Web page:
aesthete


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aes·thete

or es·thete  (ĕs′thēt)
n.
1. One who cultivates an unusually high sensitivity to beauty, as in art or nature.
2. One whose pursuit and admiration of beauty is regarded as excessive or affected.

[Back-formation from aesthetic.]

aesthete

(ˈiːsθiːt) or

esthete

n
a person who has or who affects a highly developed appreciation of beauty, esp in poetry and the visual arts
[C19: back formation from aesthetics]

aes•thete

or es•thete

(ˈɛs θit)

n.
1. a person who has or professes to have refined sensitivity toward the beauties of art or nature.
2. a person who affects great love of art, music, poetry, etc., and indifference to practical matters.
[1880–85; < Greek aisthētḗs one who perceives, derivative of aisthē-, variant s. of aisthánesthai to perceive]
ThesaurusAntonymsRelated WordsSynonymsLegend:
Noun1.aesthete - one who professes great sensitivity to the beauty of art and natureaesthete - one who professes great sensitivity to the beauty of art and nature
cognoscente, connoisseur - an expert able to appreciate a field; especially in the fine arts
Translations
estét
esteetikko
esztéta

aesthete

esthete (US) [ˈiːsθiːt] Nesteta mf

aesthete

[ˈiːsθiːt] nesthète mf

aesthete

, (US) esthete
nÄsthet(in) m(f)

aesthete

esthete (Am) [ˈiːsθiːt] nesteta m/f
References in classic literature ?
The service would have been pronounced by any modern aesthetic religionist--or religious aesthete, which is it?
She was clad in a somewhat strange garb of peacock green and peacock blue satins, that gleamed like blue and green metals, such as delight children and aesthetes, and her heavy, hot brown hair framed one of those magic faces which are dangerous to all men, but especially to boys and to men growing grey.
In short, my pent-up will to blab overflowed and he wound up interviewing me: my sordid bildungsroman as a young aesthete in the suburbs, my class consciousness awakened by other people's nicer homes, my boundary-free Jewish family, and, of course, I didn't skip over my analysis.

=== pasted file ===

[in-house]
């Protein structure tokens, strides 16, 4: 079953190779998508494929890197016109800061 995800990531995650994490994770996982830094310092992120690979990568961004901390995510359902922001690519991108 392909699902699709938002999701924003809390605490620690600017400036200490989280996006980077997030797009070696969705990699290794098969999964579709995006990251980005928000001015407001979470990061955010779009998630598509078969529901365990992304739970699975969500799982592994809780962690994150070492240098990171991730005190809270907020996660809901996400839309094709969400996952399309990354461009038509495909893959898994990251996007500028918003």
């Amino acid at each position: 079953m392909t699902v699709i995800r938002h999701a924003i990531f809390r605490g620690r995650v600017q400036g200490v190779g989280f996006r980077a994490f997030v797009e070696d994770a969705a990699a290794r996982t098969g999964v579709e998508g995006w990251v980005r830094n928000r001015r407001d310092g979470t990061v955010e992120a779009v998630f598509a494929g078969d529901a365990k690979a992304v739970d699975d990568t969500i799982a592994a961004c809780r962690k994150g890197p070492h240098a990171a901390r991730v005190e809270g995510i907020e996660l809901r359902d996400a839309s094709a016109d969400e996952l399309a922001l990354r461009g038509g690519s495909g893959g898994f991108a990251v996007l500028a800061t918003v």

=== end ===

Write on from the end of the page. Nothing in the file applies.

In the war, with vital industries mobilized and all others marginalized, there was a pitched campaign to cozy up to engineering, to repackage the gentleman aesthete as a "technical planning professional.
Hence the prevalence in modernity of the rich aesthete, the expert manager, and the therapist as dominant character-types (note also how all three are congenial occupations for bobos).
He presents himself as an unrepentant aesthete, "Bloom Brontosaurus Bardolater" "a gnostic sect of one" "a hopeless Romantic (my critical enemies would say, a sentimentalist).
A Byzantine Journey introduces the reader to an exotic cast of characters, including the impassioned aesthete Theophilius; the great mystical poet Rumi; the bishop and necromancer Theodor Santabarenos; and the Empress Theophano, "a dazzling figure wrapped in the smoke of rumour and slander".
When Isabel goes to Italy, she is quickly maneuvered by Madame Merle (Barbara Hershey) into the orbit of the self-centered aesthete Gilbert Osmond (John Malkovich).
Hurok was not an aesthete in the class of Serge Diaghilev or George Balanchine.
He was also an aesthete with a practical bent, as the dated but nevertheless invaluable Marble in antiquity: collected papers of J.
A romantic aesthete, Willie Nelson makes all that he touches beautiful.